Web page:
From 2001 to 2003, sales tripled under her leadership. “The strategy was to look for high-value and high-volume industries where people will pay thousands of dollars for one product, not a few hundred,” says Fu. “There were not very many. Dental and medical was one. Turbine machinery was one. We zoomed into those markets, and it worked. I didn’t need a very large sales team to sell our products, and I didn’t have to sell many to make enough money to support the company.”
Geomagic’s success caught the eye of 3D Systems, which was co-founded by Chuck Hull, the man who inspired Fu all those years ago. There began a decade of collaboration, culminating in Geomagic’s sale in 2013.
For Fu, it was the right time to sell and join 3D Systems. “I was able to come to this company and not only contribute but learn a whole lot of new things I did not know before,” she says. “I didn’t know hardware, I didn’t know material, I didn’t know services, I didn’t know a lot of things. That’s something I really love: to continue learning. “Climbing is the metaphor of success, but I think it’s the journey, not the peak, that’s interesting,” she adds. “In business, people often ask where you want to be in five years: ‘What’s your exit strategy?’ But it’s not about where I want to be — it’s about how I travel.” It’s an attitude particularly suited to science generally and to the 3D printing industry specifically, which started 30 years ago, and continues to expand exponentially with new technologies, materials and applications. Today, 3D Systems has seven core print technologies and more than 120 materials, ranging from plastics and metals to ceramics and even sugar. The applications for 3D printing are endless — from engine prototypes to flight-ready aerospace parts, from a surgical trial run to medical implants, from a designer dress to intricate confections.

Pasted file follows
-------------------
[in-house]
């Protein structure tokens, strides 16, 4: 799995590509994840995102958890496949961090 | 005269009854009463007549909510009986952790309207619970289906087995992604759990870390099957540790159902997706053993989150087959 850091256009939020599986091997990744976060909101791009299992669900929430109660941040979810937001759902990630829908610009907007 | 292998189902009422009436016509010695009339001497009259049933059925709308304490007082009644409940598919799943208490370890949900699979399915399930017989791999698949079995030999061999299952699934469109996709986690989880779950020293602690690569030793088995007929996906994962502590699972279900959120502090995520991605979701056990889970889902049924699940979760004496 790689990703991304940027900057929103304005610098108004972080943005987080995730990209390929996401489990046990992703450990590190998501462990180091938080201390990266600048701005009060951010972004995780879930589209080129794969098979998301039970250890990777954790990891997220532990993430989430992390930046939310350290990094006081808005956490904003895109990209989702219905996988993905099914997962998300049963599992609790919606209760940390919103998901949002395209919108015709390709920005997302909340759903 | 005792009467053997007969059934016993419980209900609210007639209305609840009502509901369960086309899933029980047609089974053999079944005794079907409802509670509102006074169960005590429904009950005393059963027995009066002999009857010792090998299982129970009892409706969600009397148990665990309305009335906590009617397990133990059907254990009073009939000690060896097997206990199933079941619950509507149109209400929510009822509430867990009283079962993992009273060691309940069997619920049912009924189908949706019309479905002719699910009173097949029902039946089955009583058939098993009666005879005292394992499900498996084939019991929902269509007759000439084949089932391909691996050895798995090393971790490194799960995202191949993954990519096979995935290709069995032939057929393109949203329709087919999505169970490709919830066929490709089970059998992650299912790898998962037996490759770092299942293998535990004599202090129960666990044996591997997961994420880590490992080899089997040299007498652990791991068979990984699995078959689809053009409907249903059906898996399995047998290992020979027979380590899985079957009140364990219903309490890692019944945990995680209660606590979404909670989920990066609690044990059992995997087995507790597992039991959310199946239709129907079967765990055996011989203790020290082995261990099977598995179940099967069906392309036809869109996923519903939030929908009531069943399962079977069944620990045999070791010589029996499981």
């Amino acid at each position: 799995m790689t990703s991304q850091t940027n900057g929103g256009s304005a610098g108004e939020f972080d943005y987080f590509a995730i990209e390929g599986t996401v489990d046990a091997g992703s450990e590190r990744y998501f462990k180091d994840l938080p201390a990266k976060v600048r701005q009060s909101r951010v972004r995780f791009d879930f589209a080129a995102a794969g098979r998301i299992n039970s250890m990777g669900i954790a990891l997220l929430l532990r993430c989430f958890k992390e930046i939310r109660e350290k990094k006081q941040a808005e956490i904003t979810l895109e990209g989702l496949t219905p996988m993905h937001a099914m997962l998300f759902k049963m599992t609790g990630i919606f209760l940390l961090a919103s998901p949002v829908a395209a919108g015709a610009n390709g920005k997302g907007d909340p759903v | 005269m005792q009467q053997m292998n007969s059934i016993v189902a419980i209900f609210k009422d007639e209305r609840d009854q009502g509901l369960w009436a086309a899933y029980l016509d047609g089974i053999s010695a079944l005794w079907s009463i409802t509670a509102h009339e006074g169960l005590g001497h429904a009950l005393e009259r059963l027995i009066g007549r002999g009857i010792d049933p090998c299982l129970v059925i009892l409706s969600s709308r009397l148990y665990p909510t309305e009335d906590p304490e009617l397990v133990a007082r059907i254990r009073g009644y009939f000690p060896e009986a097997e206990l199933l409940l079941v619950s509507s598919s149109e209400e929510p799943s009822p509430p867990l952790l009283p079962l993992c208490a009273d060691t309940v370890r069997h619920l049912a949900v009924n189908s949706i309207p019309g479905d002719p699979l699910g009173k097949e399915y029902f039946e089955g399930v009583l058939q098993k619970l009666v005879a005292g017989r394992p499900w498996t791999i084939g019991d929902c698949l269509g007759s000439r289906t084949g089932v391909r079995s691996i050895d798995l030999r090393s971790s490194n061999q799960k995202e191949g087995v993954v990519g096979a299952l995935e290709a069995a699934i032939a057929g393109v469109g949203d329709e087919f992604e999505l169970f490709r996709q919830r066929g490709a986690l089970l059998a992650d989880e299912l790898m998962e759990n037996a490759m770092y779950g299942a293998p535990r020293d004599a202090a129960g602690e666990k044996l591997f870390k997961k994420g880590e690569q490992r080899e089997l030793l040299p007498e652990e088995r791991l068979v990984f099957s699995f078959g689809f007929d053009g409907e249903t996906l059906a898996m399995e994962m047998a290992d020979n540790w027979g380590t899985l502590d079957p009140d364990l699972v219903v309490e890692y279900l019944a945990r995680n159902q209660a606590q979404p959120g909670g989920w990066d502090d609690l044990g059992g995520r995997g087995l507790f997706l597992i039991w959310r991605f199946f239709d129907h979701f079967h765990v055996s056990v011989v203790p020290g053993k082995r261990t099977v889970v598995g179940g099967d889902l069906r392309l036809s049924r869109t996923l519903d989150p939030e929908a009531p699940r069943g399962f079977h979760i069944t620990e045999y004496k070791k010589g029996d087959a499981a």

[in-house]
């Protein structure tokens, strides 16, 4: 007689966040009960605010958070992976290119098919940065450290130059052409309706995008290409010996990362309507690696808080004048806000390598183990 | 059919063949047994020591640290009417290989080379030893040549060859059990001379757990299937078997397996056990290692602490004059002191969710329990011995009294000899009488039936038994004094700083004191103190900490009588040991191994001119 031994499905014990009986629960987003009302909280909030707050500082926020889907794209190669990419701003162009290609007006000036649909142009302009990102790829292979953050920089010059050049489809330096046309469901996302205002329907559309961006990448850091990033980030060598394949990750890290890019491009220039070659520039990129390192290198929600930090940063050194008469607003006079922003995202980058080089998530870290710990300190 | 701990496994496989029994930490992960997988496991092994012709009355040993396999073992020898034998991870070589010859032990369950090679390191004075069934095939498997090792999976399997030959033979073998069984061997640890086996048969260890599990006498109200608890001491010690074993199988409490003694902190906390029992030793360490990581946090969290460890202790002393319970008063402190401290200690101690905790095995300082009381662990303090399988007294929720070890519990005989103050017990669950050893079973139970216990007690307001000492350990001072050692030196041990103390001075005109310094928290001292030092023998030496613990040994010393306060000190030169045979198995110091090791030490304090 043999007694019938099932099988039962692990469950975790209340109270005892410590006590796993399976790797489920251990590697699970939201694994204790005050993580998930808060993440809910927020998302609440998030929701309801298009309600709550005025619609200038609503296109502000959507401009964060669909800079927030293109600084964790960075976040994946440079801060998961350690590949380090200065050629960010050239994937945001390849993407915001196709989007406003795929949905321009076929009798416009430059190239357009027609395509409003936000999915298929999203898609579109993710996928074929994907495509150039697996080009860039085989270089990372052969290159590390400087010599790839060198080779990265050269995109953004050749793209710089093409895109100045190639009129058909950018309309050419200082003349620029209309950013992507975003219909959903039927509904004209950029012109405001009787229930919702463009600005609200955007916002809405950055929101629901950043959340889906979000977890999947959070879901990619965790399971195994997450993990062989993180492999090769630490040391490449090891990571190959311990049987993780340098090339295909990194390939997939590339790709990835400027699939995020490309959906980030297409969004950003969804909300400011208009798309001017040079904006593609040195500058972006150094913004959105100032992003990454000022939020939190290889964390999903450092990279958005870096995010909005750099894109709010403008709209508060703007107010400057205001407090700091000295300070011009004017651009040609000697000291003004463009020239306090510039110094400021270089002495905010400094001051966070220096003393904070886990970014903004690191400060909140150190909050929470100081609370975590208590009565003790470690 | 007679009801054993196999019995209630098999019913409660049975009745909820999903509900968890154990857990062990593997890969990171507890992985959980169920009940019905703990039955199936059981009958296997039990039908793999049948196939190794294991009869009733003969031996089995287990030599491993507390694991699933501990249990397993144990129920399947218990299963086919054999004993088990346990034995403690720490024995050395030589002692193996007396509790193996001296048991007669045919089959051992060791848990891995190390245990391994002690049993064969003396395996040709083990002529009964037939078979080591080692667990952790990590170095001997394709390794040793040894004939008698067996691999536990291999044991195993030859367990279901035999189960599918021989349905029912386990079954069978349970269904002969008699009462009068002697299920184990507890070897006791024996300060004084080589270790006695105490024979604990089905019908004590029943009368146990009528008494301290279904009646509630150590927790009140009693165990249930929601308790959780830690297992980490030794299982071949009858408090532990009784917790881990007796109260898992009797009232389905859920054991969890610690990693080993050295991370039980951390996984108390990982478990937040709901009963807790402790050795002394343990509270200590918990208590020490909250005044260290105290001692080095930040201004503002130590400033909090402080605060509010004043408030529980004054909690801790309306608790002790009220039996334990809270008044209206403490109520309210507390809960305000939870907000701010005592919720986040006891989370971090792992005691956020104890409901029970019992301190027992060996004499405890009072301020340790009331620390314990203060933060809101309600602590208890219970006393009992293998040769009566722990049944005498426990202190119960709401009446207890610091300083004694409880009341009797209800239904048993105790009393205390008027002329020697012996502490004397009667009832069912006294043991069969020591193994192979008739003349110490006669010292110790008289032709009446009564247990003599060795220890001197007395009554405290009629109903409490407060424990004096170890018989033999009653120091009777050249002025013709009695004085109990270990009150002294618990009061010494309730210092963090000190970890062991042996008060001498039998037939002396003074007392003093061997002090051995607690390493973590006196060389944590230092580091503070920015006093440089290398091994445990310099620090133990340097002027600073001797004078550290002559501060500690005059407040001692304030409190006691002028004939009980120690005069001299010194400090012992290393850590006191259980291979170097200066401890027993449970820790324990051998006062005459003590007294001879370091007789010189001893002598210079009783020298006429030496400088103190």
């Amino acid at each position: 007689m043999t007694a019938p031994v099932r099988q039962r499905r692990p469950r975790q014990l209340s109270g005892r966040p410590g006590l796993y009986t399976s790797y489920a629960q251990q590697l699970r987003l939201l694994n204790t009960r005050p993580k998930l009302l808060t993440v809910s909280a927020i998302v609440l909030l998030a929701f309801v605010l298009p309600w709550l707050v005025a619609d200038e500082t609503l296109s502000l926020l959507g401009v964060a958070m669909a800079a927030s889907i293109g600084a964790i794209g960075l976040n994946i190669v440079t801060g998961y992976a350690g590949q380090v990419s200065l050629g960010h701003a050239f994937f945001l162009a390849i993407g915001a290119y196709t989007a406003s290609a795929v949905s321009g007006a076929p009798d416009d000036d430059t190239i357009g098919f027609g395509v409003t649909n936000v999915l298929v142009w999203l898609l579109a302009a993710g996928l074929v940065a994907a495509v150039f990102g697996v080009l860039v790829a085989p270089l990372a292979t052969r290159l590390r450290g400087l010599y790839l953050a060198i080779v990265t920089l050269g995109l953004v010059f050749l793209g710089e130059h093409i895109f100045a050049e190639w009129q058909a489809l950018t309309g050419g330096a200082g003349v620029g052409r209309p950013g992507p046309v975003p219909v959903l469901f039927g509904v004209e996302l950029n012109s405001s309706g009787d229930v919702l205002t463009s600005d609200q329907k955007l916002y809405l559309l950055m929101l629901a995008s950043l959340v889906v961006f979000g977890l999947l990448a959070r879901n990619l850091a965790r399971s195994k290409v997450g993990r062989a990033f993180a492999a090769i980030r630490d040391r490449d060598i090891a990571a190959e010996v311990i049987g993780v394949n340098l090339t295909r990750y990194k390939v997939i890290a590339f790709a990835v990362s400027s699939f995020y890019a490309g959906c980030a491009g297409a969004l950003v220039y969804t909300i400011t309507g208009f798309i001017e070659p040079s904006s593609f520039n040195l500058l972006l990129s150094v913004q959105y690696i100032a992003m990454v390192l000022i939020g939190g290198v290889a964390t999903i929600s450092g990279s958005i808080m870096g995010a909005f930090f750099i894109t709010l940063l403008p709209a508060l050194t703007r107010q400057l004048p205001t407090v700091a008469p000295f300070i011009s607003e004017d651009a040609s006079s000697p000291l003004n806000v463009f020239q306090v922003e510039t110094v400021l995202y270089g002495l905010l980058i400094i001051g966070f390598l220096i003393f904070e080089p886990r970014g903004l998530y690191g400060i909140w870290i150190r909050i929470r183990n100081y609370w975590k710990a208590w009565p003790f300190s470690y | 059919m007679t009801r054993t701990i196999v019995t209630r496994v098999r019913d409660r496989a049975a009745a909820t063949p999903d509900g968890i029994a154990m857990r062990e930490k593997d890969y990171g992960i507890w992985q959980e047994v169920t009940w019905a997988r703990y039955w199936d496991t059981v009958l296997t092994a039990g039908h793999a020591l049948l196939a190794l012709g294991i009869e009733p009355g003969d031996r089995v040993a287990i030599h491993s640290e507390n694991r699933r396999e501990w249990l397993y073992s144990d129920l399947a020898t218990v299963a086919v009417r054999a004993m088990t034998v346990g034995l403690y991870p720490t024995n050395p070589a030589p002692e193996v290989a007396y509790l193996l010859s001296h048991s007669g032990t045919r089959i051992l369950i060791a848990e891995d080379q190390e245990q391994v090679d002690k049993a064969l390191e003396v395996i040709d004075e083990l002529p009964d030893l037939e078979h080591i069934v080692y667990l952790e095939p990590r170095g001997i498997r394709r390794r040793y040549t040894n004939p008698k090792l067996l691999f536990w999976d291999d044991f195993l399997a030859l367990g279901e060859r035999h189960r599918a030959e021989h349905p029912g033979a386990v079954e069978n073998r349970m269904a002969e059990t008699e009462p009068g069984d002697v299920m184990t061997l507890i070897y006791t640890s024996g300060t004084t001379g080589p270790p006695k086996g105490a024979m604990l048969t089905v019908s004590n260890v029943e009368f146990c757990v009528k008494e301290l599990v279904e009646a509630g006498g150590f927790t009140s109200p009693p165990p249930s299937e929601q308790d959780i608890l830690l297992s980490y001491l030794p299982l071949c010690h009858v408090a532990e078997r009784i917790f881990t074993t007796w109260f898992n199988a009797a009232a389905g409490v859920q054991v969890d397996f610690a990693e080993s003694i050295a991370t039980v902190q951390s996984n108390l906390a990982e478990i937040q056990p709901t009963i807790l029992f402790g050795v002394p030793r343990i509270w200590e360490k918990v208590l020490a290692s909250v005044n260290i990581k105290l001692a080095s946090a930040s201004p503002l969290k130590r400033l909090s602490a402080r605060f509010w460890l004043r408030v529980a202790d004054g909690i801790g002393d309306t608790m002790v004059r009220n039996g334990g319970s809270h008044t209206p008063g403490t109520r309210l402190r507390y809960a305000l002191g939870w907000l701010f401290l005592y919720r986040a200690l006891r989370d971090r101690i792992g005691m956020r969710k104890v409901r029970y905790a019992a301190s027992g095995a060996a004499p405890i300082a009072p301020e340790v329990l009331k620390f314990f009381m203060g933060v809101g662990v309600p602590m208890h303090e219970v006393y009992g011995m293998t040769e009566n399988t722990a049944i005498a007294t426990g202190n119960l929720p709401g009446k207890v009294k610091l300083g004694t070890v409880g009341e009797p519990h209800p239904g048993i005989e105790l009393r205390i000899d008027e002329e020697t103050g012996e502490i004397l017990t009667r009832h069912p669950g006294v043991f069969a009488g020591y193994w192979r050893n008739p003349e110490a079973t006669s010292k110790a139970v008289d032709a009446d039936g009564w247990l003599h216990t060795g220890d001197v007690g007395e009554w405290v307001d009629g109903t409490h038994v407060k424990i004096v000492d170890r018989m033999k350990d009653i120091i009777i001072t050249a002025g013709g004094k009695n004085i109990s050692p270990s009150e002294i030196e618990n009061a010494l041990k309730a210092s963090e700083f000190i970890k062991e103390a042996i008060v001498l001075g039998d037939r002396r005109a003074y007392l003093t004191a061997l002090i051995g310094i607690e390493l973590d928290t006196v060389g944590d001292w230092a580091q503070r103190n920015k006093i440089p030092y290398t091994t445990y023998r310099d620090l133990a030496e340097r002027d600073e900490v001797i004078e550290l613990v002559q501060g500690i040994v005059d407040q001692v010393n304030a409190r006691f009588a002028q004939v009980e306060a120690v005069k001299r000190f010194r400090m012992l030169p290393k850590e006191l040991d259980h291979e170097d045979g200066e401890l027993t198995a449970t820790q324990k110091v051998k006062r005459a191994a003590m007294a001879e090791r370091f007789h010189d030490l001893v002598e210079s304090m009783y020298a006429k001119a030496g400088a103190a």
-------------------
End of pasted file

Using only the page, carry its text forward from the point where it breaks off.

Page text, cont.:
The transformational power of 3D printing and the impact on lives is perhaps most evident in health care. 3D Systems is shaping the industry with an end-to-end digital thread, from surgical simulation and training to virtual surgical planning and 3D printing of anatomical models, surgical instruments, implants and medical devices.
Fu describes one example of using 3D printing and scanning to make devices like scoliosis braces more comfortable and attractive. The technology in prosthetics development and production is evolving, too; advanced scanning is improving the final printed product. “The patient’s good leg is scanned and then a mirror-image is created, so the prosthetic can be printed in the individual’s own shape and symmetry,” Fu explains.